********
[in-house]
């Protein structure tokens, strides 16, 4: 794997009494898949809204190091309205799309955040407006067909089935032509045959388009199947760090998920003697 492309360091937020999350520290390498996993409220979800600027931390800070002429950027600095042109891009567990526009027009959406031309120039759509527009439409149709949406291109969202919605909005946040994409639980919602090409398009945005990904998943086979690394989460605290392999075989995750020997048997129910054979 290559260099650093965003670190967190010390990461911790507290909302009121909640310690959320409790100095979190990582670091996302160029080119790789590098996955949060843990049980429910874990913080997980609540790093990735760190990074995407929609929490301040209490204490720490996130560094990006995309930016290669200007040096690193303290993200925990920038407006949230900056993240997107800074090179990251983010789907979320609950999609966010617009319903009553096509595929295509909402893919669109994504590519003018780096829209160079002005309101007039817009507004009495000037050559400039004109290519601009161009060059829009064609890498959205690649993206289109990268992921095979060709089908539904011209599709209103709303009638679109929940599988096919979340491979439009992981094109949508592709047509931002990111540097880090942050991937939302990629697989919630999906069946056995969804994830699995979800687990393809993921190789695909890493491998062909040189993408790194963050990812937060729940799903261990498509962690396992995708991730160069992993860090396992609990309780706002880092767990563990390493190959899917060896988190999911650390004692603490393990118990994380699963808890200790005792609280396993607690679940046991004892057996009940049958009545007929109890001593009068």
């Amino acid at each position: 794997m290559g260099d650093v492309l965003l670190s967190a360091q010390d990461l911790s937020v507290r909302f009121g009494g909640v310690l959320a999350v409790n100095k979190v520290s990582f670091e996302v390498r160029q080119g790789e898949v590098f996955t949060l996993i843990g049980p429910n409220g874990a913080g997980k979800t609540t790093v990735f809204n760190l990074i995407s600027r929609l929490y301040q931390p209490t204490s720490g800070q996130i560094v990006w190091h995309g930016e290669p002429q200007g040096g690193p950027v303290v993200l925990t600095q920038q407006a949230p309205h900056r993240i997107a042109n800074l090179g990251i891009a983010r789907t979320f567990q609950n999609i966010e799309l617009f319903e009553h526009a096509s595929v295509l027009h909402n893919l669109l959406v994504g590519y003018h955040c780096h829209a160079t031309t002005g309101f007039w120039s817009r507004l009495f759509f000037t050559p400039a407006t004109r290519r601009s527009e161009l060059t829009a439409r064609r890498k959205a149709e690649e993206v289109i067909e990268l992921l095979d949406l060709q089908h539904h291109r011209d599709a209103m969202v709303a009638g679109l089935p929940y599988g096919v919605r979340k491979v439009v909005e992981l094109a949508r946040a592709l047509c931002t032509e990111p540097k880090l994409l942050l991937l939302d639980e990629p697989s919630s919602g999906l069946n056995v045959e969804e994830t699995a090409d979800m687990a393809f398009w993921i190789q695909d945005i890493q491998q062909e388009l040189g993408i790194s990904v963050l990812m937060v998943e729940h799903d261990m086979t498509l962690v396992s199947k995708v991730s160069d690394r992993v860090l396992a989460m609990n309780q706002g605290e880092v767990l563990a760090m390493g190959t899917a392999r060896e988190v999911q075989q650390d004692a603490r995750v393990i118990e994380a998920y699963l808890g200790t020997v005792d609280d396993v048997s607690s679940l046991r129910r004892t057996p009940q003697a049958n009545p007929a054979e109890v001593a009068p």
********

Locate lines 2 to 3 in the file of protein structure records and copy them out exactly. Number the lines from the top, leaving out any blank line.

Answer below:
């Protein structure tokens, strides 16, 4: 794997009494898949809204190091309205799309955040407006067909089935032509045959388009199947760090998920003697 492309360091937020999350520290390498996993409220979800600027931390800070002429950027600095042109891009567990526009027009959406031309120039759509527009439409149709949406291109969202919605909005946040994409639980919602090409398009945005990904998943086979690394989460605290392999075989995750020997048997129910054979 290559260099650093965003670190967190010390990461911790507290909302009121909640310690959320409790100095979190990582670091996302160029080119790789590098996955949060843990049980429910874990913080997980609540790093990735760190990074995407929609929490301040209490204490720490996130560094990006995309930016290669200007040096690193303290993200925990920038407006949230900056993240997107800074090179990251983010789907979320609950999609966010617009319903009553096509595929295509909402893919669109994504590519003018780096829209160079002005309101007039817009507004009495000037050559400039004109290519601009161009060059829009064609890498959205690649993206289109990268992921095979060709089908539904011209599709209103709303009638679109929940599988096919979340491979439009992981094109949508592709047509931002990111540097880090942050991937939302990629697989919630999906069946056995969804994830699995979800687990393809993921190789695909890493491998062909040189993408790194963050990812937060729940799903261990498509962690396992995708991730160069992993860090396992609990309780706002880092767990563990390493190959899917060896988190999911650390004692603490393990118990994380699963808890200790005792609280396993607690679940046991004892057996009940049958009545007929109890001593009068």
């Amino acid at each position: 794997m290559g260099d650093v492309l965003l670190s967190a360091q010390d990461l911790s937020v507290r909302f009121g009494g909640v310690l959320a999350v409790n100095k979190v520290s990582f670091e996302v390498r160029q080119g790789e898949v590098f996955t949060l996993i843990g049980p429910n409220g874990a913080g997980k979800t609540t790093v990735f809204n760190l990074i995407s600027r929609l929490y301040q931390p209490t204490s720490g800070q996130i560094v990006w190091h995309g930016e290669p002429q200007g040096g690193p950027v303290v993200l925990t600095q920038q407006a949230p309205h900056r993240i997107a042109n800074l090179g990251i891009a983010r789907t979320f567990q609950n999609i966010e799309l617009f319903e009553h526009a096509s595929v295509l027009h909402n893919l669109l959406v994504g590519y003018h955040c780096h829209a160079t031309t002005g309101f007039w120039s817009r507004l009495f759509f000037t050559p400039a407006t004109r290519r601009s527009e161009l060059t829009a439409r064609r890498k959205a149709e690649e993206v289109i067909e990268l992921l095979d949406l060709q089908h539904h291109r011209d599709a209103m969202v709303a009638g679109l089935p929940y599988g096919v919605r979340k491979v439009v909005e992981l094109a949508r946040a592709l047509c931002t032509e990111p540097k880090l994409l942050l991937l939302d639980e990629p697989s919630s919602g999906l069946n056995v045959e969804e994830t699995a090409d979800m687990a393809f398009w993921i190789q695909d945005i890493q491998q062909e388009l040189g993408i790194s990904v963050l990812m937060v998943e729940h799903d261990m086979t498509l962690v396992s199947k995708v991730s160069d690394r992993v860090l396992a989460m609990n309780q706002g605290e880092v767990l563990a760090m390493g190959t899917a392999r060896e988190v999911q075989q650390d004692a603490r995750v393990i118990e994380a998920y699963l808890g200790t020997v005792d609280d396993v048997s607690s679940l046991r129910r004892t057996p009940q003697a049958n009545p007929a054979e109890v001593a009068p």